First Advisor

Christof Teuscher

Term of Graduation

Summer 2021

Date of Publication

9-7-2021

Document Type

Thesis

Degree Name

Master of Science (M.S.) in Computer Science

Department

Computer Science

Language

English

DOI

10.15760/etd.7683

Physical Description

1 online resource (xv, 90 pages)

Abstract

Radionuclide detection and identification are important tasks for deterring a potentially catastrophic nuclear event. Due to high levels of background radiation from both terrestrial and extraterrestrial sources, some form of noise reduction pre-processing is required for a gamma-ray spectrum prior to being analyzed by an identification algorithm so as to determine the identity of anomalous sources. This research focuses on the use of neuromorphic algorithms for the purpose of developing low power, accurate radionuclide identification devices that can filter out non-anomalous background radiation and other artifacts created by gamma-ray detector measurement equipment, along with identifying clandestine, radioactive material.

A sparse coding optimization solver, the Simple Spiking Locally Competitive Algorithm, is investigated and simulated for the tasks of radionuclide detection and identification. A convolutional neural network is used to filter the input signal to the identification algorithm to remove background radiation and detector noise. Both algorithms are designed to be neuromorphic, implemented in hardware using memristive devices, thus significantly reducing their necessary power consumption compared to software implementations.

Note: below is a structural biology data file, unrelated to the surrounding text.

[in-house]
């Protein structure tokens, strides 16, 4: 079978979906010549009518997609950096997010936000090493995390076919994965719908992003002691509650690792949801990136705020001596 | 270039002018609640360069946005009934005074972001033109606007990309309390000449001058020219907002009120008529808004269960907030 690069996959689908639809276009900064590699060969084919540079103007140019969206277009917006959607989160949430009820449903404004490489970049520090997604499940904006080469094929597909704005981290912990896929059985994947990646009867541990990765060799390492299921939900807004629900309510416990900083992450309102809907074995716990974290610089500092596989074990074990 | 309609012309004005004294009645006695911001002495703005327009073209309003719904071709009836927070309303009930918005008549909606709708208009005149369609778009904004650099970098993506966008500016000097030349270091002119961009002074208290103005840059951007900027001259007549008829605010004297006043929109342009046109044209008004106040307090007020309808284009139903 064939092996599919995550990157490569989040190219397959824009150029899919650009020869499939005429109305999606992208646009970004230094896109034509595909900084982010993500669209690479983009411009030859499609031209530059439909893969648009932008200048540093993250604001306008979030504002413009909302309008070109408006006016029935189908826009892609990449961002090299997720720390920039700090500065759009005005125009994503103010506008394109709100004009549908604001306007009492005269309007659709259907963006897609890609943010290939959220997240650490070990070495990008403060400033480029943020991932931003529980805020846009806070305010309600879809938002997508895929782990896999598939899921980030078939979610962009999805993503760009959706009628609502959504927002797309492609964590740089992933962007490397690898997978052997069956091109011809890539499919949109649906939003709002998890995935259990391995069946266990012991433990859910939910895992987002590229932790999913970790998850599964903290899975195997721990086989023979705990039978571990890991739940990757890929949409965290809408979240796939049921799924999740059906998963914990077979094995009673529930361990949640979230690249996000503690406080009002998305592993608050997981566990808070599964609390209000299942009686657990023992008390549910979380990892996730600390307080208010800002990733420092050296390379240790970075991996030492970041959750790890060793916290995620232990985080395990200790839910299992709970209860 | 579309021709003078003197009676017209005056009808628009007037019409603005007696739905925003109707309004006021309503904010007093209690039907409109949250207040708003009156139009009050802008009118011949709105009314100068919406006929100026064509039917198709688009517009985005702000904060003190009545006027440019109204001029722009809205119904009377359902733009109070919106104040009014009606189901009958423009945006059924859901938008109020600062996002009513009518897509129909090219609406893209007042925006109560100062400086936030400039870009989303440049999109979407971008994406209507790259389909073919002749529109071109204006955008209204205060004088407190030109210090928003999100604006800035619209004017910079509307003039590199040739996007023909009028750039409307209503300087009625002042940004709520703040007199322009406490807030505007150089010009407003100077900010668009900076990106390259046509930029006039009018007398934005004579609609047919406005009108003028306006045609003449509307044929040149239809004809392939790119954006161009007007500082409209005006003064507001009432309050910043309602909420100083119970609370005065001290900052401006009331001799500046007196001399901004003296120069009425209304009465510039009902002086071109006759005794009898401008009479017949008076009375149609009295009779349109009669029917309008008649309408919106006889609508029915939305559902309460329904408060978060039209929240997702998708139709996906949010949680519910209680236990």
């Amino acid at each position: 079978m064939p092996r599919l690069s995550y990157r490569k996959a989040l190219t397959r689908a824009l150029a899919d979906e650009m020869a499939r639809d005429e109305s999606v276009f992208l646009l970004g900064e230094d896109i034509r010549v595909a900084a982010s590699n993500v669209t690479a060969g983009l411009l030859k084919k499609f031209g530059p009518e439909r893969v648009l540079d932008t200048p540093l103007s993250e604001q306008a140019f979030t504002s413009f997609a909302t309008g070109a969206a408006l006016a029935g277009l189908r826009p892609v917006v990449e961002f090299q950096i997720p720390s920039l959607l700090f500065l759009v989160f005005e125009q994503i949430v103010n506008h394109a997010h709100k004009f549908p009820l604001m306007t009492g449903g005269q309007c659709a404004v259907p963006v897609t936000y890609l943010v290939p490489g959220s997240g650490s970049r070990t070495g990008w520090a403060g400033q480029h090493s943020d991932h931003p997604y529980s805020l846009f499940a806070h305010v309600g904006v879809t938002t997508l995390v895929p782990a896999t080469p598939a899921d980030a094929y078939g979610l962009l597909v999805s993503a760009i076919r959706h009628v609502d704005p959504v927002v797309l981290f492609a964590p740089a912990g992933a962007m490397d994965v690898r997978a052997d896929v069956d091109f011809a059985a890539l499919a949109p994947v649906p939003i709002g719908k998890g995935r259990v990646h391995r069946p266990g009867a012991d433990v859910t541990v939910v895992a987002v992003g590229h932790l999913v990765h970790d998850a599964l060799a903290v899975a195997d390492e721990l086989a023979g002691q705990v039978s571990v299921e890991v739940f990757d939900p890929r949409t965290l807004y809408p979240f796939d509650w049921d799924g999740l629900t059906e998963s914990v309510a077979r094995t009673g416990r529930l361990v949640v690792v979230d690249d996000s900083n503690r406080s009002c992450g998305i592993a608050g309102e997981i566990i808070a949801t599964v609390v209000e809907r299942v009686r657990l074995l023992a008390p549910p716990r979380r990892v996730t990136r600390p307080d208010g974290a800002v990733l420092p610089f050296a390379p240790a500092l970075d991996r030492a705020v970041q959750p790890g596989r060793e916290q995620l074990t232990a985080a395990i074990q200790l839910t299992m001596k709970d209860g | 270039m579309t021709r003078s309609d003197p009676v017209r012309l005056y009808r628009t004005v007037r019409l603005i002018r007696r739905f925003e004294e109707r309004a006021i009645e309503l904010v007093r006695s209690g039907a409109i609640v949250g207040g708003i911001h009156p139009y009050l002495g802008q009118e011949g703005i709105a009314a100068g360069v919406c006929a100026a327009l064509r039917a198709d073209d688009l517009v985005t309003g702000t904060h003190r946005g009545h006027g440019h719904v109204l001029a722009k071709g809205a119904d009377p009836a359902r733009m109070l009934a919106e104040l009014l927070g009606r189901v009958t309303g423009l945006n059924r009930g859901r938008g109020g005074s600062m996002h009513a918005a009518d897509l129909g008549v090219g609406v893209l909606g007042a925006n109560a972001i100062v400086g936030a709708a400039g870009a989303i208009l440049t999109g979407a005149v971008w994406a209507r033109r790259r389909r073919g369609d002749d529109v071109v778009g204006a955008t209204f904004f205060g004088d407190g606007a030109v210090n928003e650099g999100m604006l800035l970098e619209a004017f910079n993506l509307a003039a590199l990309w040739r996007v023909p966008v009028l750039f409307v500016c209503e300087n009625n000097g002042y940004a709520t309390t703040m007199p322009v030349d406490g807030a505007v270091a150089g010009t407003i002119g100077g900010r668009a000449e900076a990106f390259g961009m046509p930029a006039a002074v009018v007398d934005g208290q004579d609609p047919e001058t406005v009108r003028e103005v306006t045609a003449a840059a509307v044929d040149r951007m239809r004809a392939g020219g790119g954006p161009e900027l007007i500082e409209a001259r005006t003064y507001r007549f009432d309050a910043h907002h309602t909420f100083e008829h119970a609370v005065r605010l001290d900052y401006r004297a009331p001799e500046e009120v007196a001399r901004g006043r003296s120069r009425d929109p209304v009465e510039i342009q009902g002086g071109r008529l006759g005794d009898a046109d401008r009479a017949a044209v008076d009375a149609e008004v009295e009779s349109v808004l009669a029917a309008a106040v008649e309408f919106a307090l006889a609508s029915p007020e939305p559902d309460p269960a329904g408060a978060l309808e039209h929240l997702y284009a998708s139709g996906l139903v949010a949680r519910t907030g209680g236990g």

The radionuclide identification algorithm is compared to Gamma Detector Response and Analysis Software, an industry standard package that is developed by Sandia National Laboratories. Our neuromorphic algorithm achieves a 91\% accuracy with a high resolution detector and an 89% accuracy with a low resolution detector on the corresponding measured gamma-ray spectra test sets, both less than 2% below the benchmark, state of the art algorithm's performance on the same spectra. To determine the efficacy of using a neural network for background and noise reduction, identification results are compared between gamma-ray spectra with no noise reduction, the traditional standard of background subtraction, and using the presented convolutional neural network for denoising. Finally, the power consumption of the proposed neuromorphic algorithms is estimated and compared to the empirically determined power consumption of the Gamma Detector Response and Analysis Software, showing that they can achieve the same task with over a 99% reduction in power.

Rights

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Persistent Identifier

https://archives.pdx.edu/ds/psu/36595

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